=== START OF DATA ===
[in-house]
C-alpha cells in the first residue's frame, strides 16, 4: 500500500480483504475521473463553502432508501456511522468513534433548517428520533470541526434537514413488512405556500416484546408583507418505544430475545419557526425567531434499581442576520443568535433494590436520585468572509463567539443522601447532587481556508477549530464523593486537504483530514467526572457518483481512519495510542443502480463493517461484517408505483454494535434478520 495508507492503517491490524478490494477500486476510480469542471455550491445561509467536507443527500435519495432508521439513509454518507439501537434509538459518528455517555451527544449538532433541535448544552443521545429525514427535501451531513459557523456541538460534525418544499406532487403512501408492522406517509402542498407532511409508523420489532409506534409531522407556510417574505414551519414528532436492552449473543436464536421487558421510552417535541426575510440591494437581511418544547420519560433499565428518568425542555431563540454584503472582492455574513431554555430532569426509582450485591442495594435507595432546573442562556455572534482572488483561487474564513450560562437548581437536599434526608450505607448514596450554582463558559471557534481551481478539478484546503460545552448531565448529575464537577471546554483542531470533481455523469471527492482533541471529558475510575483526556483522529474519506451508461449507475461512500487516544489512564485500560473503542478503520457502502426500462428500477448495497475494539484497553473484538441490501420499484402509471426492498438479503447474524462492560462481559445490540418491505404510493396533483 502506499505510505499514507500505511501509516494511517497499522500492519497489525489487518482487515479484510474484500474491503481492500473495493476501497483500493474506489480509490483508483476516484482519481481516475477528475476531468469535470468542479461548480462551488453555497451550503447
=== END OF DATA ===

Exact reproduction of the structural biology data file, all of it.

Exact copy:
[in-house]
C-alpha cells in the first residue's frame, strides 16, 4: 500500500480483504475521473463553502432508501456511522468513534433548517428520533470541526434537514413488512405556500416484546408583507418505544430475545419557526425567531434499581442576520443568535433494590436520585468572509463567539443522601447532587481556508477549530464523593486537504483530514467526572457518483481512519495510542443502480463493517461484517408505483454494535434478520 495508507492503517491490524478490494477500486476510480469542471455550491445561509467536507443527500435519495432508521439513509454518507439501537434509538459518528455517555451527544449538532433541535448544552443521545429525514427535501451531513459557523456541538460534525418544499406532487403512501408492522406517509402542498407532511409508523420489532409506534409531522407556510417574505414551519414528532436492552449473543436464536421487558421510552417535541426575510440591494437581511418544547420519560433499565428518568425542555431563540454584503472582492455574513431554555430532569426509582450485591442495594435507595432546573442562556455572534482572488483561487474564513450560562437548581437536599434526608450505607448514596450554582463558559471557534481551481478539478484546503460545552448531565448529575464537577471546554483542531470533481455523469471527492482533541471529558475510575483526556483522529474519506451508461449507475461512500487516544489512564485500560473503542478503520457502502426500462428500477448495497475494539484497553473484538441490501420499484402509471426492498438479503447474524462492560462481559445490540418491505404510493396533483 502506499505510505499514507500505511501509516494511517497499522500492519497489525489487518482487515479484510474484500474491503481492500473495493476501497483500493474506489480509490483508483476516484482519481481516475477528475476531468469535470468542479461548480462551488453555497451550503447